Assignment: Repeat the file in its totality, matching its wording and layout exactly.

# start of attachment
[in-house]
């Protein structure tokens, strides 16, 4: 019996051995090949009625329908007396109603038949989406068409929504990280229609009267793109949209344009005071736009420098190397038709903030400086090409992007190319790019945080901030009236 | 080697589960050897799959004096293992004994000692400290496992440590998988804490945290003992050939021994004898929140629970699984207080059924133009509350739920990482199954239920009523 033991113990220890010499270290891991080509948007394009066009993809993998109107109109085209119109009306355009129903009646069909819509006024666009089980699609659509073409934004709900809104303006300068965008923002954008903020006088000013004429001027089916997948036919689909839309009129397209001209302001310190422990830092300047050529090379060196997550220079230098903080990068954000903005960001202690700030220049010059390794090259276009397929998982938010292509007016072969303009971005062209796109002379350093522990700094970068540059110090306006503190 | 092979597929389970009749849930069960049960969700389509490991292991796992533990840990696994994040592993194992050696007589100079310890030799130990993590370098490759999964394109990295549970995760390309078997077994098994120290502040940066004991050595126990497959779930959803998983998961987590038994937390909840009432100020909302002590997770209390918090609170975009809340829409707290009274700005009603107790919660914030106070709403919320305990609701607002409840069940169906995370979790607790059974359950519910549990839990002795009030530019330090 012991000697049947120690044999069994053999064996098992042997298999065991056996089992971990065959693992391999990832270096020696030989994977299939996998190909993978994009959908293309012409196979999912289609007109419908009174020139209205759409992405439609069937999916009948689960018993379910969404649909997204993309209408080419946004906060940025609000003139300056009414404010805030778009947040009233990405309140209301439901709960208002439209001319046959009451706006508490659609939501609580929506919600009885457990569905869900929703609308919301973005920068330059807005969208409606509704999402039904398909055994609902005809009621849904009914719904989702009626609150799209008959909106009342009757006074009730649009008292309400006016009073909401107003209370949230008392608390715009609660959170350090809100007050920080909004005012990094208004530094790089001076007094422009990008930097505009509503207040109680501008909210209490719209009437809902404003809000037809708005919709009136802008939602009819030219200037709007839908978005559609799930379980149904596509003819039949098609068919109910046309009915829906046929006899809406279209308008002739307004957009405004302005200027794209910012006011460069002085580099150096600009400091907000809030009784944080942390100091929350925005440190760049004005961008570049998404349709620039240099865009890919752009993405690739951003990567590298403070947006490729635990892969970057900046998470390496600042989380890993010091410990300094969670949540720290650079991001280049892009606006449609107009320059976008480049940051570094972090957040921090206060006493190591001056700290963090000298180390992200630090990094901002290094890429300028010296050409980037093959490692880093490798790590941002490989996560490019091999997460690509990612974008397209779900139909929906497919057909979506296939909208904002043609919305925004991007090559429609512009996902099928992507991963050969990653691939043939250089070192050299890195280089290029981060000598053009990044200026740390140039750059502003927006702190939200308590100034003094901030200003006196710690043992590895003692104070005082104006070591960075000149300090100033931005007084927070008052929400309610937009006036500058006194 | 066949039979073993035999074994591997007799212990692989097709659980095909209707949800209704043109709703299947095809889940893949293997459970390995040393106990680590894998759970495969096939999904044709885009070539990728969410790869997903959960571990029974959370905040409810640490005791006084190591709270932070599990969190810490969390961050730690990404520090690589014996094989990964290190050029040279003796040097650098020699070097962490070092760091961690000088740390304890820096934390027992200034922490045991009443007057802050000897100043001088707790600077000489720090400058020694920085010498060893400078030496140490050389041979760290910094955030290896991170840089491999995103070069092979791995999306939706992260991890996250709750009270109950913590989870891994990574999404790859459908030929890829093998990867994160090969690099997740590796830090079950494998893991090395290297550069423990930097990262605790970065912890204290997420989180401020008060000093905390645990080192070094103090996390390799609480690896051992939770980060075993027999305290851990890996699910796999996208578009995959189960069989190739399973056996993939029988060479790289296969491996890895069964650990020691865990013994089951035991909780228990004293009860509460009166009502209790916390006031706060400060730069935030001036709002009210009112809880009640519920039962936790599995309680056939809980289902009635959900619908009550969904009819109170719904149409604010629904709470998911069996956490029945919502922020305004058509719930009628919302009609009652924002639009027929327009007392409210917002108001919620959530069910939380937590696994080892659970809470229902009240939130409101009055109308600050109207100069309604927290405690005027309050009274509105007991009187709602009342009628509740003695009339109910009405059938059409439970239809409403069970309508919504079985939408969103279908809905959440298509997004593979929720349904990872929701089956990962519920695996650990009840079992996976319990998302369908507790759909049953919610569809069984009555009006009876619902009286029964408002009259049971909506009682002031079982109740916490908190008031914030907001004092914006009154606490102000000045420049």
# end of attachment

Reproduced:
[in-house]
């Protein structure tokens, strides 16, 4: 019996051995090949009625329908007396109603038949989406068409929504990280229609009267793109949209344009005071736009420098190397038709903030400086090409992007190319790019945080901030009236 | 080697589960050897799959004096293992004994000692400290496992440590998988804490945290003992050939021994004898929140629970699984207080059924133009509350739920990482199954239920009523 033991113990220890010499270290891991080509948007394009066009993809993998109107109109085209119109009306355009129903009646069909819509006024666009089980699609659509073409934004709900809104303006300068965008923002954008903020006088000013004429001027089916997948036919689909839309009129397209001209302001310190422990830092300047050529090379060196997550220079230098903080990068954000903005960001202690700030220049010059390794090259276009397929998982938010292509007016072969303009971005062209796109002379350093522990700094970068540059110090306006503190 | 092979597929389970009749849930069960049960969700389509490991292991796992533990840990696994994040592993194992050696007589100079310890030799130990993590370098490759999964394109990295549970995760390309078997077994098994120290502040940066004991050595126990497959779930959803998983998961987590038994937390909840009432100020909302002590997770209390918090609170975009809340829409707290009274700005009603107790919660914030106070709403919320305990609701607002409840069940169906995370979790607790059974359950519910549990839990002795009030530019330090 012991000697049947120690044999069994053999064996098992042997298999065991056996089992971990065959693992391999990832270096020696030989994977299939996998190909993978994009959908293309012409196979999912289609007109419908009174020139209205759409992405439609069937999916009948689960018993379910969404649909997204993309209408080419946004906060940025609000003139300056009414404010805030778009947040009233990405309140209301439901709960208002439209001319046959009451706006508490659609939501609580929506919600009885457990569905869900929703609308919301973005920068330059807005969208409606509704999402039904398909055994609902005809009621849904009914719904989702009626609150799209008959909106009342009757006074009730649009008292309400006016009073909401107003209370949230008392608390715009609660959170350090809100007050920080909004005012990094208004530094790089001076007094422009990008930097505009509503207040109680501008909210209490719209009437809902404003809000037809708005919709009136802008939602009819030219200037709007839908978005559609799930379980149904596509003819039949098609068919109910046309009915829906046929006899809406279209308008002739307004957009405004302005200027794209910012006011460069002085580099150096600009400091907000809030009784944080942390100091929350925005440190760049004005961008570049998404349709620039240099865009890919752009993405690739951003990567590298403070947006490729635990892969970057900046998470390496600042989380890993010091410990300094969670949540720290650079991001280049892009606006449609107009320059976008480049940051570094972090957040921090206060006493190591001056700290963090000298180390992200630090990094901002290094890429300028010296050409980037093959490692880093490798790590941002490989996560490019091999997460690509990612974008397209779900139909929906497919057909979506296939909208904002043609919305925004991007090559429609512009996902099928992507991963050969990653691939043939250089070192050299890195280089290029981060000598053009990044200026740390140039750059502003927006702190939200308590100034003094901030200003006196710690043992590895003692104070005082104006070591960075000149300090100033931005007084927070008052929400309610937009006036500058006194 | 066949039979073993035999074994591997007799212990692989097709659980095909209707949800209704043109709703299947095809889940893949293997459970390995040393106990680590894998759970495969096939999904044709885009070539990728969410790869997903959960571990029974959370905040409810640490005791006084190591709270932070599990969190810490969390961050730690990404520090690589014996094989990964290190050029040279003796040097650098020699070097962490070092760091961690000088740390304890820096934390027992200034922490045991009443007057802050000897100043001088707790600077000489720090400058020694920085010498060893400078030496140490050389041979760290910094955030290896991170840089491999995103070069092979791995999306939706992260991890996250709750009270109950913590989870891994990574999404790859459908030929890829093998990867994160090969690099997740590796830090079950494998893991090395290297550069423990930097990262605790970065912890204290997420989180401020008060000093905390645990080192070094103090996390390799609480690896051992939770980060075993027999305290851990890996699910796999996208578009995959189960069989190739399973056996993939029988060479790289296969491996890895069964650990020691865990013994089951035991909780228990004293009860509460009166009502209790916390006031706060400060730069935030001036709002009210009112809880009640519920039962936790599995309680056939809980289902009635959900619908009550969904009819109170719904149409604010629904709470998911069996956490029945919502922020305004058509719930009628919302009609009652924002639009027929327009007392409210917002108001919620959530069910939380937590696994080892659970809470229902009240939130409101009055109308600050109207100069309604927290405690005027309050009274509105007991009187709602009342009628509740003695009339109910009405059938059409439970239809409403069970309508919504079985939408969103279908809905959440298509997004593979929720349904990872929701089956990962519920695996650990009840079992996976319990998302369908507790759909049953919610569809069984009555009006009876619902009286029964408002009259049971909506009682002031079982109740916490908190008031914030907001004092914006009154606490102000000045420049």